How to Not Be a Dick This Halloween

Remember when you were a kid and Halloween costumes were actually scary? Trick-or-treaters and party goers adorned themselves in devil horns and witch's hats, went out and had a good time. However, with online retailers selling costumes such as "Sexy Indian Girl" and "Psych Ward Patient", Halloween has recently taken a turn for the offensive.

Some popular costumes of the past few years have caused offense to various groups and individuals, appropriating cultures and making fun of serious health conditions and this must stop. This isn't political correctness gone mad. By all means, dress up, have a few tinnies and have a laugh. Just don't be a dick.

Cultural appropriation happens when members of a dominant culture adopts elements from another that is experiencing oppression, picking and choosing the parts of such culture they want to participate in and often reducing significant cultural styles to a mere fashion statement. Costumes that rip off cultural identity, including "Pow Wow Indians" and "Day of the Dead Senoritas", create a caricature and a joke of already marginalised cultures.

You never see a costume named the 'White Middle-Class Male', despite monsters such as Brett Kavanaugh being entirely terrifying. Instead, dominant cultures use marginalised cultures to create costumes, which in turn keeps them 'othered'.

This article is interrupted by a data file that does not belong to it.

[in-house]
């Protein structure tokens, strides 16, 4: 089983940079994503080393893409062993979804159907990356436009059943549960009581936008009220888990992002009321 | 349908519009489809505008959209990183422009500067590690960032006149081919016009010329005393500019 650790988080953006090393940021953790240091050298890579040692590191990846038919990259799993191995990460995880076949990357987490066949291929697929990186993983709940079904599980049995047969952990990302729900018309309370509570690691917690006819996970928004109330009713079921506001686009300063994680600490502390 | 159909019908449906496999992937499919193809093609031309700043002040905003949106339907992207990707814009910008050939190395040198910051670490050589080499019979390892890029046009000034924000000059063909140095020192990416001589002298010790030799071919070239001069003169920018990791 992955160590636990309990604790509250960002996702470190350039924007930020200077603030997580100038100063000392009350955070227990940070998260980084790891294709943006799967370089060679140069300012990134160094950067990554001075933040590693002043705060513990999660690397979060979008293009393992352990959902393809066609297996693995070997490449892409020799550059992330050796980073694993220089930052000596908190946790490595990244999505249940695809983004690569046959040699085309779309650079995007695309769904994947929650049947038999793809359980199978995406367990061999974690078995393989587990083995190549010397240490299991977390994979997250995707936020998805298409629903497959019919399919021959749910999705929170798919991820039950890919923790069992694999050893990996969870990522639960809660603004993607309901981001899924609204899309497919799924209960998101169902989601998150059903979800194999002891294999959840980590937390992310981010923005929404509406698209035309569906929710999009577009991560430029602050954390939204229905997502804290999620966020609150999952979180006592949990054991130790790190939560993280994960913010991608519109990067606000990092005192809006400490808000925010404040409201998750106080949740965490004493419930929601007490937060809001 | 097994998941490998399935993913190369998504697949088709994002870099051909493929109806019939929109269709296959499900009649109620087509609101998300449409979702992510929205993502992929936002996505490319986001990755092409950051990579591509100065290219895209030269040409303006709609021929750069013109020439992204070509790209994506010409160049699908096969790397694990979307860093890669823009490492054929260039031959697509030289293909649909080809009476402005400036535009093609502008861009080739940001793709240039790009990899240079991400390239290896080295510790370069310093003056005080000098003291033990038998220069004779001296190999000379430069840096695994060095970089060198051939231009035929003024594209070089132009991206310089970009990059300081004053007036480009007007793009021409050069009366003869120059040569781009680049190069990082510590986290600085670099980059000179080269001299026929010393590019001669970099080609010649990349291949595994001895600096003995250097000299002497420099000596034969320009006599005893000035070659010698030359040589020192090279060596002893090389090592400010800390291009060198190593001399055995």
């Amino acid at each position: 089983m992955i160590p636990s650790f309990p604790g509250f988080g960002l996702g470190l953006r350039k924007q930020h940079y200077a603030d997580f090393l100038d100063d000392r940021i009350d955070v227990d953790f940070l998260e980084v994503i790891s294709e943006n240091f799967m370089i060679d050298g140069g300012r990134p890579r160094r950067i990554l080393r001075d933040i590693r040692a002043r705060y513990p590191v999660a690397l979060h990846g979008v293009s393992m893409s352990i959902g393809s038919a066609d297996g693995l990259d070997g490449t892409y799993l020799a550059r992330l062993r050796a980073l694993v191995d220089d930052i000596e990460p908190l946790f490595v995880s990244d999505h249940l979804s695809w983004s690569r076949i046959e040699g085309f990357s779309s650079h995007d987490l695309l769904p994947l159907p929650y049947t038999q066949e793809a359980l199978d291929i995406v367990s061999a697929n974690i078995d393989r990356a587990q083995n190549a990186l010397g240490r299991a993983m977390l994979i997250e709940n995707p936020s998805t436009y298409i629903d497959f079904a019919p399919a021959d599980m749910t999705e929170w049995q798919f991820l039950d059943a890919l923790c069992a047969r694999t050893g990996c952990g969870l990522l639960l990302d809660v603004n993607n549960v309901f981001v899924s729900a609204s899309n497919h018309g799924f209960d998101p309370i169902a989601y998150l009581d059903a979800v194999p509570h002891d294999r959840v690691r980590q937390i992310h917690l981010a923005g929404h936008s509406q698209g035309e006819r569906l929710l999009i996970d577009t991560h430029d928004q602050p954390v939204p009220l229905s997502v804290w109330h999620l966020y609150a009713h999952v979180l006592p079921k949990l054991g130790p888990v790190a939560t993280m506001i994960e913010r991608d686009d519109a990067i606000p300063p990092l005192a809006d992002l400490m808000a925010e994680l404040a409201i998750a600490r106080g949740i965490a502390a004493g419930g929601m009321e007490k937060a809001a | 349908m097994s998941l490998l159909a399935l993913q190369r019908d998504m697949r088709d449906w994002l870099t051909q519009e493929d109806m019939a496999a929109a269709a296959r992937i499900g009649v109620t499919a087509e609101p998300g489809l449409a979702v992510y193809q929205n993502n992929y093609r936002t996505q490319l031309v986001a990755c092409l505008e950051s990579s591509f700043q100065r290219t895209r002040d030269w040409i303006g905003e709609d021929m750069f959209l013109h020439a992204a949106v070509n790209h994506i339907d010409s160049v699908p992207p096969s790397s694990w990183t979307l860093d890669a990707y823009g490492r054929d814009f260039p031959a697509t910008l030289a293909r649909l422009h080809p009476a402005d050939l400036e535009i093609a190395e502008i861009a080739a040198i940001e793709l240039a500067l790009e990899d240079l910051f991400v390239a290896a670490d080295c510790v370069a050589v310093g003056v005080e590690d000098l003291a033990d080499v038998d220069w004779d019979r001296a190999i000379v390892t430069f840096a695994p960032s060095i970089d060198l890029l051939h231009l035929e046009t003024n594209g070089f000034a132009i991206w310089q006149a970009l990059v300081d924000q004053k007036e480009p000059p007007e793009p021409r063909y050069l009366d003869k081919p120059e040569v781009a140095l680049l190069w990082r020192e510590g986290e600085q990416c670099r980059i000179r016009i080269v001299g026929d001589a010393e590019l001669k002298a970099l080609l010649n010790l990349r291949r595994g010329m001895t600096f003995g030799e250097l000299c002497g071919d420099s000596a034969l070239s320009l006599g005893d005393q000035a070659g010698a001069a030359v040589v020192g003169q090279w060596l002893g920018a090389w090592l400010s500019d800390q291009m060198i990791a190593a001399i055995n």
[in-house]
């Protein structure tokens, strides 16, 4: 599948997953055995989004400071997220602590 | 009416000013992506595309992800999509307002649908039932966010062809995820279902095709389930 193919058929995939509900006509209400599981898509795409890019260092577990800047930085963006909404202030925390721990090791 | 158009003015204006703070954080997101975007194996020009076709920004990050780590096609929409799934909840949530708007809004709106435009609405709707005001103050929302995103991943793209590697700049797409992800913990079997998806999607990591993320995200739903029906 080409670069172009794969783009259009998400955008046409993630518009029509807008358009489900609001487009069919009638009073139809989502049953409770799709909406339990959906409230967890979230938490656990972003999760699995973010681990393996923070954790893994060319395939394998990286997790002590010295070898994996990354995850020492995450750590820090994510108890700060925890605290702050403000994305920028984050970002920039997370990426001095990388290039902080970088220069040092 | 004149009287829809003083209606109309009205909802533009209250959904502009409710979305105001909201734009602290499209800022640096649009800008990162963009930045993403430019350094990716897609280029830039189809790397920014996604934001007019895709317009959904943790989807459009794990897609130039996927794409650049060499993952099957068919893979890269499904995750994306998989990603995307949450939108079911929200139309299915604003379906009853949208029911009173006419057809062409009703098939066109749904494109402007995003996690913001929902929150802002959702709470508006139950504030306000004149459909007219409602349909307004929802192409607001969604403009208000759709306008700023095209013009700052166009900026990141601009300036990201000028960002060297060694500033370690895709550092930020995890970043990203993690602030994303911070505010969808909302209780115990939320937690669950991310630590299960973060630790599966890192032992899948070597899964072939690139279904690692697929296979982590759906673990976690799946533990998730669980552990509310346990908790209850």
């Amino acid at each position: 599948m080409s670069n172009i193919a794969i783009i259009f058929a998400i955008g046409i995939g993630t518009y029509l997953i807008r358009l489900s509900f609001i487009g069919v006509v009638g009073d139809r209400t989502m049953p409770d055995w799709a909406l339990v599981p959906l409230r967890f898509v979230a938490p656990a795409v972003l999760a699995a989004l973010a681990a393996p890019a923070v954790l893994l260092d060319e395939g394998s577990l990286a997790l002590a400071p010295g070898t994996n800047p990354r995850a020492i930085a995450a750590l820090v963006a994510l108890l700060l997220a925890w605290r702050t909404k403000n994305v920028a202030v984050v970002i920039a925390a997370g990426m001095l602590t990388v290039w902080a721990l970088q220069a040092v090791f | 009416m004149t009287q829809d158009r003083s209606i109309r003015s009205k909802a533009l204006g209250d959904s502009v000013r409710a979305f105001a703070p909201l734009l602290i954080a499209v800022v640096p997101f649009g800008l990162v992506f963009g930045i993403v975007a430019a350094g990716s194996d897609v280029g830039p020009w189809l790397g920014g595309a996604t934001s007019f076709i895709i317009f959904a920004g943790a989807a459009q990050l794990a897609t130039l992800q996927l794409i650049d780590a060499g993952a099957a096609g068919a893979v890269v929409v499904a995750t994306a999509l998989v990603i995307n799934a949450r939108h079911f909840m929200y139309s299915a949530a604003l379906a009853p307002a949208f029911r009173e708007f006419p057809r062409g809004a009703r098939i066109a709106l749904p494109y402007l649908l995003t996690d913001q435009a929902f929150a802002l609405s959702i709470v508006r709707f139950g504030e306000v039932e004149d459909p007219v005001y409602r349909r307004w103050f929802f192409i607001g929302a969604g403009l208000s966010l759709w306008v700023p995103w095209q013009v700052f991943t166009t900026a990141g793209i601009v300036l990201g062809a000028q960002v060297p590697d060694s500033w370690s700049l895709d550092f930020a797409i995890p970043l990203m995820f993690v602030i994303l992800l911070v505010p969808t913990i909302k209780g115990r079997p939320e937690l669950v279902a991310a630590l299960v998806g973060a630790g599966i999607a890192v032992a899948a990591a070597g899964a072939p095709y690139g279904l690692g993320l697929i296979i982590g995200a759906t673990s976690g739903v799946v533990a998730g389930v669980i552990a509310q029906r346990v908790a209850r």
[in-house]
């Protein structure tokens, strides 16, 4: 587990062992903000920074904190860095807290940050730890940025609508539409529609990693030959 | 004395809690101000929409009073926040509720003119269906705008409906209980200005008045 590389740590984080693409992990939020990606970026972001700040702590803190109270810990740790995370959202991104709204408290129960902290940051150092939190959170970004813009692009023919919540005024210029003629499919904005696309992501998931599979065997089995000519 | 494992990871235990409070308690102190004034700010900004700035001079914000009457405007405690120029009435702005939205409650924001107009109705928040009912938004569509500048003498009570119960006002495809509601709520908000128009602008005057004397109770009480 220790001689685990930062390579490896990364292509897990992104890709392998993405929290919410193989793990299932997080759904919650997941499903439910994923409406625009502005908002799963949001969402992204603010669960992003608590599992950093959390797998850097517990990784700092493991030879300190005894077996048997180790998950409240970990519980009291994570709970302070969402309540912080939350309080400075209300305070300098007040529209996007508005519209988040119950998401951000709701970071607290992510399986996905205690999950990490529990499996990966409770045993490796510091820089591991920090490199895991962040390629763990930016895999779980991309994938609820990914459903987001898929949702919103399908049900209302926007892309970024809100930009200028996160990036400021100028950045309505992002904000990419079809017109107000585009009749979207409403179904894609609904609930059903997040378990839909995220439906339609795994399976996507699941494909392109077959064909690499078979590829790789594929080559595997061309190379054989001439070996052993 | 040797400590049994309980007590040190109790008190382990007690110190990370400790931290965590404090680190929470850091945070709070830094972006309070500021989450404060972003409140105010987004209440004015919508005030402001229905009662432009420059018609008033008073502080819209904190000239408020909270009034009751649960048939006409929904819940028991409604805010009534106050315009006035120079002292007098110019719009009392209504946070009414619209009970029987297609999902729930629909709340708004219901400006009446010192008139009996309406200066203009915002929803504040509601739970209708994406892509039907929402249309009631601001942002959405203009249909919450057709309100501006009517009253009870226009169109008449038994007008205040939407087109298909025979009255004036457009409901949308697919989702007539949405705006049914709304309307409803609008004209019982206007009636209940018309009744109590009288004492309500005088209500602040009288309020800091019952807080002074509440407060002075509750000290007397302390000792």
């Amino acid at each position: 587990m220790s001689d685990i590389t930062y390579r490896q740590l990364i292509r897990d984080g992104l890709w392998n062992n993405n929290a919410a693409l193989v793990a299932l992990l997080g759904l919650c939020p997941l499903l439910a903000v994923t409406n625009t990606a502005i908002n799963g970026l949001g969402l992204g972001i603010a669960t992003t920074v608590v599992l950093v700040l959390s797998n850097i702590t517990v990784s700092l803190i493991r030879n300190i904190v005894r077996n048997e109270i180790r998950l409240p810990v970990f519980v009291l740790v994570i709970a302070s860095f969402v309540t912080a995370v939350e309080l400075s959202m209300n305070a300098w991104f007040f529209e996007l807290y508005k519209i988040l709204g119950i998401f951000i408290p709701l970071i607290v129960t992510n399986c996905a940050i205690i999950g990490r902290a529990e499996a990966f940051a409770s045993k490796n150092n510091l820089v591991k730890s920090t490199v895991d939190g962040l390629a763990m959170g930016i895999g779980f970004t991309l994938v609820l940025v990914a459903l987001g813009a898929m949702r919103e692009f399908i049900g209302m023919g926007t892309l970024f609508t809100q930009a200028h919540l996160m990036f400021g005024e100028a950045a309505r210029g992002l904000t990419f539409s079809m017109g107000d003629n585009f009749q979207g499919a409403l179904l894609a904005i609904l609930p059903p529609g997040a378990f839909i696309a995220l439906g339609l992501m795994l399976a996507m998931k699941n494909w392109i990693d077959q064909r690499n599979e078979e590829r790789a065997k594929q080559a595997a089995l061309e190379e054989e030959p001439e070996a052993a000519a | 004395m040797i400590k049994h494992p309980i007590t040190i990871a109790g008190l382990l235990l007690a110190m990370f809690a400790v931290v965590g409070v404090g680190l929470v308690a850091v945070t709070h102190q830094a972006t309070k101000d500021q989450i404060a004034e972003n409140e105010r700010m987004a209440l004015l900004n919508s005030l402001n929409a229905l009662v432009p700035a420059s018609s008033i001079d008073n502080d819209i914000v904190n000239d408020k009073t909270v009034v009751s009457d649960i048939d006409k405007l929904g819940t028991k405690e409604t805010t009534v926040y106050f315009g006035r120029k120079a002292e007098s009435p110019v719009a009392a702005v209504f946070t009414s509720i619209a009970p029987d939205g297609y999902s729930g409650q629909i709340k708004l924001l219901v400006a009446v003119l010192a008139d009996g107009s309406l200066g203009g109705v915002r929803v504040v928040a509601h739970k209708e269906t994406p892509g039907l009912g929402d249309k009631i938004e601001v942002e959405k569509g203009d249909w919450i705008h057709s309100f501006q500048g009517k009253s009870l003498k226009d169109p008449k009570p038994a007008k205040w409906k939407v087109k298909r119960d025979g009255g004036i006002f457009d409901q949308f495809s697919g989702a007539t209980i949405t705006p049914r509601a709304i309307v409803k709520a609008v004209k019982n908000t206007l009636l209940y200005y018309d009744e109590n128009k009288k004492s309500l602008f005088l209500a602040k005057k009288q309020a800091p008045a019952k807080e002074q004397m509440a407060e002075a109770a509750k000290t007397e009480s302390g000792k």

"Pocahottie" costume from escapade.co.uk

Similarly, costumes that make a mockery of illness, such as "Mental Patients" and "Anna Rexia" should be avoided. By wearing such costumes, you are a belittling things that people really struggle with. It may not be offensive to you or your immediate friends, but you can never know how it may affect those who are dealing with such ailments.

What worsens these types of costume is a retailer's tendency to sell a 'sexy' version. It not only demeans the illness and its sufferers, but glamourises it and creates an illusion that illness is sexy and beautiful, instead of a debilitating problem. It adds more layers of invisibility and disbelief to issues that are already incredibly misunderstood in society.

"Anna Rexia" costume from DreamGirl

Other costumes garner uncomfortable laughs by being misogynistic, including dressing as a flasher, a sexual offender, or - God forbid - a victim of their crimes. Again, these costumes are offensive to the people they marginalise. Last year a BBC survey revealed that over 50% of women have expressed harassment at work. But sure, dress up as Jimmy Savile to your Halloween celebrations, but don't blame us when no woman or marginally respectful man wants you anywhere near them.

Jimmy Savile Costume from Smiffy's

An overpriced, store-bought costume may seem like a quick fix but when it makes fun of someone's culture, sexuality or illness, it's never a good idea. Get creative. Special effects make-up is huge right now (just check out YouTube). Buy some latex, slap on the fake blood and embrace Halloween's true purpose. Be scary, not upsetting. And most definitely, don't be a dick.